mud: discovering the value of local knowledge

In Bulgaria it rained a lot. I didn’t mind getting wet that much but sometimes the rain was a bit of a problem. I spent a pretty difficult day negotiating some mud. This was definitely my own fault because some guys in a local village had warned me that the road I was intending to take was very dirty – and, as it turned out, they were absolutely right.


I had already spent the morning riding in heavy rain and according to my map, the way I wanted to go was much shorter. There was a three kilometre stretch of unpaved road between two villages and the only alternative route involved a thirty kilometre return to the highway in the direction I had already come from. I never enjoy riding on busy roads and contending with heavy traffic is even more unpleasant in the rain.

In addition, by this stage of my journey, I was very used to people telling me that what I was doing was, in their opinion, difficult and dangerous and, therefore, probably beyond my capabilities. So, despite the fact that the men I asked for directions were quite adament that my intended route was a serious mistake, I ignored their advice. Within about fifty metres I knew that I had made a bad choice but, being immensely stubborn and a little proud, I continued until the idea of turning back made no sense.

The unfortunate result of this decision was that I spent about four hours dragging my bicycle and its thirty kilos of luggage through mud so thick that the wheels of the bike wouldn’t turn. I discovered exactly why mountain bikes don’t have mud guards – because they get full of mud. This is my bike after I’ve just spent ten minutes clearing as much mud as I could from the mud guards, the brakes and other moving parts.


However, within about 10 metres of being cleaned the bike was packed with mud and totally immobile again. I quickly realised that a bike with wheels that won’t turn is a another word for a useless lump of metal. I was in the middle of nowhere – there was nothing visible except muddy fields for miles around. The road was extremely slippery and I couldn’t get any traction, even on foot. I hadn’t eaten lunch and I didn’t have any food with me. It looked like it was going to start raining again. At one point, after maybe an hour or so of stuggle, I considered the possibility of crying or of giving up and trying to find someone to help me.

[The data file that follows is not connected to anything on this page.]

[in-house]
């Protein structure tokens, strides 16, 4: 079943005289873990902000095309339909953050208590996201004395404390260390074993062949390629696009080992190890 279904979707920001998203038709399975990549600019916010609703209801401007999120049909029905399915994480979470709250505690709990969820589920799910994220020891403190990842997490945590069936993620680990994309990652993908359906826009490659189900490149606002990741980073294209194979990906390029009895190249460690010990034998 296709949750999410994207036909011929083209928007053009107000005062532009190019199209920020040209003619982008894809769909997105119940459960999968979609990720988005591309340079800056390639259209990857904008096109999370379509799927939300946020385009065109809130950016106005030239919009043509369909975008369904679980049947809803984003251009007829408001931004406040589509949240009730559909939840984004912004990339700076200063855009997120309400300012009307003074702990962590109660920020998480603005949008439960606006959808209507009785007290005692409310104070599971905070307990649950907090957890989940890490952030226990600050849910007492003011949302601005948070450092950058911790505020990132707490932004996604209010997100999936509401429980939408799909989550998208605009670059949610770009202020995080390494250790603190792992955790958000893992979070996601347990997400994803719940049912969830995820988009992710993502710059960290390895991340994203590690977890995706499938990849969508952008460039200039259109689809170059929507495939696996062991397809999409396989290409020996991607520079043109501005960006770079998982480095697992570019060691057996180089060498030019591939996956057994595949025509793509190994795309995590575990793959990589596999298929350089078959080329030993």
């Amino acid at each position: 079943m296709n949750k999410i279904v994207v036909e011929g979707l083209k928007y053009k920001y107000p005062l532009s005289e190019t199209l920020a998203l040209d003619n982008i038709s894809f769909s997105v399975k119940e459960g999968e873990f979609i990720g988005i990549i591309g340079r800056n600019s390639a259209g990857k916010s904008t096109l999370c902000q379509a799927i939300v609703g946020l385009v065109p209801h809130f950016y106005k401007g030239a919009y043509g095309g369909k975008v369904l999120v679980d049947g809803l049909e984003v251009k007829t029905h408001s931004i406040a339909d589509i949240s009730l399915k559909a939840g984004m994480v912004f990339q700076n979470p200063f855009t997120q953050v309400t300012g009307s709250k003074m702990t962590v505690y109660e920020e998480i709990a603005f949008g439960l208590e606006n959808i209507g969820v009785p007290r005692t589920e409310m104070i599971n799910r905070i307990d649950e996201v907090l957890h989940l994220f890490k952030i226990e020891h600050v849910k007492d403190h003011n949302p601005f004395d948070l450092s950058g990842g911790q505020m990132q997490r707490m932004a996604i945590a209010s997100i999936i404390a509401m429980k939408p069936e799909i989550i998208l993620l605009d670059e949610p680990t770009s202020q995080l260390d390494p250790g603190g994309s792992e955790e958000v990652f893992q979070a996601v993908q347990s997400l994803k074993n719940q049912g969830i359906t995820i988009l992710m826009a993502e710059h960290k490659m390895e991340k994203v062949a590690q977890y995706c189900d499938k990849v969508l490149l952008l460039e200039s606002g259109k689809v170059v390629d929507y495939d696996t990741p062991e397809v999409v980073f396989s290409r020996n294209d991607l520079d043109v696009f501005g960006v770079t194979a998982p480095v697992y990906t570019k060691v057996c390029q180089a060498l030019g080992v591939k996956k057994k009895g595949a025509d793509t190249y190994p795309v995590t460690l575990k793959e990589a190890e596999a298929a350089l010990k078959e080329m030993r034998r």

However, in the end, instead of crying, I started laughing because no matter what happened in Bulgaria it always seemed quite funny when looked at from a certain perspective. And, having no alternative, I continued wallowing in the mud, dragging my useless lump of metal, with four heavy bags attached, behind me. Eventually, the road got so steep that I couldn’t really stand up, even without struggling with the bike so I left it lying in the mud and slid down the slope without it but as no real solution to my predicament presented itself to me I returned to the bike and dragged it for another twenty metres or so. After a while that felt too difficult so I slid down the hill without it again. As I descended the hill trees appeared along the side of the road but nothing else changed.

I was getting very sick of the mud situation even though I still could see the funny side. I stood for a monent, looking down the hill, wondering how much further I had to go before something different happened. This, I thought to myself, is a situation where I have seriously underestimated the the value of local knowledge. Suddenly, as if to reinforce this minor revelation, a small, hard object landed on the top of my head with what, from the inside at least, sounded like a resounding crack. To surprised to swear, even though I am often prone to cursing in moments of stress, I investigated the source of this assault. At my feet, I saw a walnut. I guess, if I’d had a nutcracker, I could have eaten it.

Accepting the walnut as some sort of sign, I decided to admit defeat. I continued sliding down the track intending to get as far as the next village where I hoped to get some assistance. But suddenly and totally unexpectedly, within about twenty metres of my epiphany, I emerged onto a paved road. I returned to the bike and dragged it to the tarmac.

I resurveyed the situation from the perspective of a paved road. The bike – every last part of it – the chain, the gears, the brakes, the panniers and I were all covered in mud. I tried to clean things up as best I could with water from my drinking bottles but given the scale of the problem, this had little impact. Having emerged on the outskirt of the village which had previously been hidden by the walnut trees lining the road, there were some houses, which, no doubt, had taps but no-one was around. I was very concious that I was extremely conspicous in the state I was in. My shoes were so muddy that it was difficult to walk but eventually, still covered in mud, I got on the bike and set off into the village.